And who or what is going to stop an intelligent agent from intervening and controlling a "random" process?

.
What bearing does that have for the definition of "random?"

#55 Mike Summers

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Posted 22 June 2017 - 08:21 PM

I would say intelligence trumps random. Moreover  you negated random     when you used the  word 'use' which implys an intelligent agent. In the concept of evolution there is no one to "use" random  as things order themselves. Use is a mental  term.



#56 Mike Summers

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Posted 22 June 2017 - 09:07 PM

Aelyn said:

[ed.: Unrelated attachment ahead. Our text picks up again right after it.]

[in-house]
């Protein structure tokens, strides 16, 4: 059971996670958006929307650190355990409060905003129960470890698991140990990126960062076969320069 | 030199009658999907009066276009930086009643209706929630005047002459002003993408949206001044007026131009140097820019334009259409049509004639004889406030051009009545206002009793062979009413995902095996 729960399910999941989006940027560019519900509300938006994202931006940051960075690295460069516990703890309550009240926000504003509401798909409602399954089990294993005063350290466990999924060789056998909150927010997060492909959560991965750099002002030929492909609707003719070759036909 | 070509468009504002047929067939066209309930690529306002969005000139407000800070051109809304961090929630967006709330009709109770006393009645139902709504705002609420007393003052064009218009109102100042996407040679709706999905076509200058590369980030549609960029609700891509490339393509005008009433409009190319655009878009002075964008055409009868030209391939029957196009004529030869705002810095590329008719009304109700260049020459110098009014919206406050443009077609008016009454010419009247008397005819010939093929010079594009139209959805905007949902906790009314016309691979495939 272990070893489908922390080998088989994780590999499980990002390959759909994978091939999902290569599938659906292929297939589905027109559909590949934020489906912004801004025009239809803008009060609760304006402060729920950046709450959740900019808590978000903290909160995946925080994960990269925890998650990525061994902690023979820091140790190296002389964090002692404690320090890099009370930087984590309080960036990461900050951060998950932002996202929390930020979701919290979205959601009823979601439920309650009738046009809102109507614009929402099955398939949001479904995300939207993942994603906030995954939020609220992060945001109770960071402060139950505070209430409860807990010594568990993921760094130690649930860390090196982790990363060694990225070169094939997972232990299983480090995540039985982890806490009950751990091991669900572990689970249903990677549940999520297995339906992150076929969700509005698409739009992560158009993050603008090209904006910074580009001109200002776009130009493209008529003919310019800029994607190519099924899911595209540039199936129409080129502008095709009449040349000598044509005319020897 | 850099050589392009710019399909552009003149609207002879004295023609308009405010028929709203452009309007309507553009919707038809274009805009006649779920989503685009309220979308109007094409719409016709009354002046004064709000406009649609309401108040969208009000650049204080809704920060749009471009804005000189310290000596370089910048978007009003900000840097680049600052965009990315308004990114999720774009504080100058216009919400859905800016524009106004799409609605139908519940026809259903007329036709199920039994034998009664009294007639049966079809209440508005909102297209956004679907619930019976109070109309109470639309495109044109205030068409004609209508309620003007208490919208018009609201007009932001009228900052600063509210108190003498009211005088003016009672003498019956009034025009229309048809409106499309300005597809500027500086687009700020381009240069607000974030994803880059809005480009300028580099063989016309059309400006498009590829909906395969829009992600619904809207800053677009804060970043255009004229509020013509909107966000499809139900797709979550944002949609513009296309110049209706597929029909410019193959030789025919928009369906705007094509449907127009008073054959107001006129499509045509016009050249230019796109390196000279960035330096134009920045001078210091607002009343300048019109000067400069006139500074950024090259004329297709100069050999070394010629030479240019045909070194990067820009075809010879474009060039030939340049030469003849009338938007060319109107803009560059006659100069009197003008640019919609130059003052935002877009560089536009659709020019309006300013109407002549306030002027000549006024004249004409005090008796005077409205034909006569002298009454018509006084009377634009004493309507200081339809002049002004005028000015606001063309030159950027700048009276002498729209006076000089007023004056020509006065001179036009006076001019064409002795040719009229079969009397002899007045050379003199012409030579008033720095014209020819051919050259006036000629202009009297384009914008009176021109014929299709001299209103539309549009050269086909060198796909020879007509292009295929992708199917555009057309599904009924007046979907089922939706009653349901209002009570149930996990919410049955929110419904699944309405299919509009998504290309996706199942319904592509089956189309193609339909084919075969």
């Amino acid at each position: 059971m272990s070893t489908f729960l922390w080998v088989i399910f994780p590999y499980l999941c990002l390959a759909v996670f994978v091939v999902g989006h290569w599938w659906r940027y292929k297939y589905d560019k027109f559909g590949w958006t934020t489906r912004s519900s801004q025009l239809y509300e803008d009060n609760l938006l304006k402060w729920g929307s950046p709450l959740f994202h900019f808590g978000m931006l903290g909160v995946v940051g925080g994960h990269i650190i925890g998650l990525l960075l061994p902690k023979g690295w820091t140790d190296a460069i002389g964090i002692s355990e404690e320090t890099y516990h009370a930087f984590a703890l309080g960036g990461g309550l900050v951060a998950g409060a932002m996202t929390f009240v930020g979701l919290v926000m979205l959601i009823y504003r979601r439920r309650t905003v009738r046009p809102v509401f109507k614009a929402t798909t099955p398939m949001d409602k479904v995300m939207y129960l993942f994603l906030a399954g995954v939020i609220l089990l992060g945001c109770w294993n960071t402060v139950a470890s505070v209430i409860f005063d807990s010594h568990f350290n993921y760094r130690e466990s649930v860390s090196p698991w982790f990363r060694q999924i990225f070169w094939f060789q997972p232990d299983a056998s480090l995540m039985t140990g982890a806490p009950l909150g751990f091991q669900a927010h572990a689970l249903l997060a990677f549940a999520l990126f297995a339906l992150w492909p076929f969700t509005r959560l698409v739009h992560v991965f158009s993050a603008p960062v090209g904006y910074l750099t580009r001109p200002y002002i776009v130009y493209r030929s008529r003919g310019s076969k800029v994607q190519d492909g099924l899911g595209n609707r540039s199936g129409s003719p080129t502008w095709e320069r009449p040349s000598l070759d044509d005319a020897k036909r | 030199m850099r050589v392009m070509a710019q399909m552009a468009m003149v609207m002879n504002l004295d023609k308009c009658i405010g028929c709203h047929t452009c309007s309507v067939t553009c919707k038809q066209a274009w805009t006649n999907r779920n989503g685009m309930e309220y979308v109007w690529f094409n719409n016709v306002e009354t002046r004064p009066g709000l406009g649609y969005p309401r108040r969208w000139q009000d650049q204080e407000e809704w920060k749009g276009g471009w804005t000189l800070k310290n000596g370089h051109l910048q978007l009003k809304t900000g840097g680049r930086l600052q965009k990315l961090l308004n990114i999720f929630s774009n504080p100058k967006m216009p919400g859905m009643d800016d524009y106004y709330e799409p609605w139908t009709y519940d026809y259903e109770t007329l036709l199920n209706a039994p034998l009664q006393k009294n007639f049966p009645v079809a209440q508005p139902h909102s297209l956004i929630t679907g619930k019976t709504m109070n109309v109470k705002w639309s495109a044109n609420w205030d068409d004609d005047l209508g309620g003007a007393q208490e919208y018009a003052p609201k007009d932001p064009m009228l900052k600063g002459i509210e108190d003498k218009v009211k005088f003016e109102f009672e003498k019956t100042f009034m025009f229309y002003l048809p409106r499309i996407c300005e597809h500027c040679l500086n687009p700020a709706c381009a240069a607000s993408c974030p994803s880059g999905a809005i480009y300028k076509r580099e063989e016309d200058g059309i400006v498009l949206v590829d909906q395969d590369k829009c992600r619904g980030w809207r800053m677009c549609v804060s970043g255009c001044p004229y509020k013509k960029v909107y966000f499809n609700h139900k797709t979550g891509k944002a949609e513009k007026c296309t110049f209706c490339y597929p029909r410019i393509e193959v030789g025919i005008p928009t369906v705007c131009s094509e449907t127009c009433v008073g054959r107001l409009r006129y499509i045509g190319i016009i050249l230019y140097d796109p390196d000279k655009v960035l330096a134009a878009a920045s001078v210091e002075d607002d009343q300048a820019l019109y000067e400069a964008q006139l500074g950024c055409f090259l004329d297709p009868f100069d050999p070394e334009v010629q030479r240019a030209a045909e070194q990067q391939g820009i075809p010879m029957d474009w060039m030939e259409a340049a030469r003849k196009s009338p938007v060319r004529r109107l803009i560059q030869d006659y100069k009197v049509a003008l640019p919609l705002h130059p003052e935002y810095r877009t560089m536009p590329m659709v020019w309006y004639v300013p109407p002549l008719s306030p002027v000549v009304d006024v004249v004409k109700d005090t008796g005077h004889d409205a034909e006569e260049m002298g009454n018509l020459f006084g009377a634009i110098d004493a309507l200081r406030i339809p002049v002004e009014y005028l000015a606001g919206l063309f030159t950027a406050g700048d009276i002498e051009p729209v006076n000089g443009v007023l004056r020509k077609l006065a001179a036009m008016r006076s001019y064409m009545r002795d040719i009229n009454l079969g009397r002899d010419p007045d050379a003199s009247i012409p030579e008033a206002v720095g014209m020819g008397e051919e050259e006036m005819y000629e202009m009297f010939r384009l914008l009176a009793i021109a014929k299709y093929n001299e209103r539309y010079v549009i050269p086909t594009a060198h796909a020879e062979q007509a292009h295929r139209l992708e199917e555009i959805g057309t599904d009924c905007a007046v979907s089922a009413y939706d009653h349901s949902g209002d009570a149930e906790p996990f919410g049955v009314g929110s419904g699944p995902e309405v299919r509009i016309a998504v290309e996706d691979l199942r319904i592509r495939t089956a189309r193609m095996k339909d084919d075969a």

France
Posted 22 June 2017 - 03:31 AM
Mike Summers, on 20 Jun 2017 - 3:37 PM, said:

Most likely a human agent tossed the coin in your example. Humans with intelligence can control randomness by decidig they want one side of the coin to appear (of their choice) and then placing the coin with the side up they want it to be. LOL Intelligence rules!

But nobody would call that "random". In the case of a coin toss, the randomness of interest is usually whether it's random with respect to what the people involved want the result to be. So when they do a coin toss at the beginning of a football game to decide who picks the side they'll start playing on there would be no point in the referee just taking the coin and setting it down on the side they choose: if you were doing that you could skip a step and just ask the referee "which team gets to pick the side they start on?"

You suggest intelligent use of "random." Unforunately, you have the same dilima as Darwin. Only intelligent beings can create theories. So to "use" random, intelligence is input "to' toss the coin. That makes random seem not so random! :) LOL



#57 Schera Do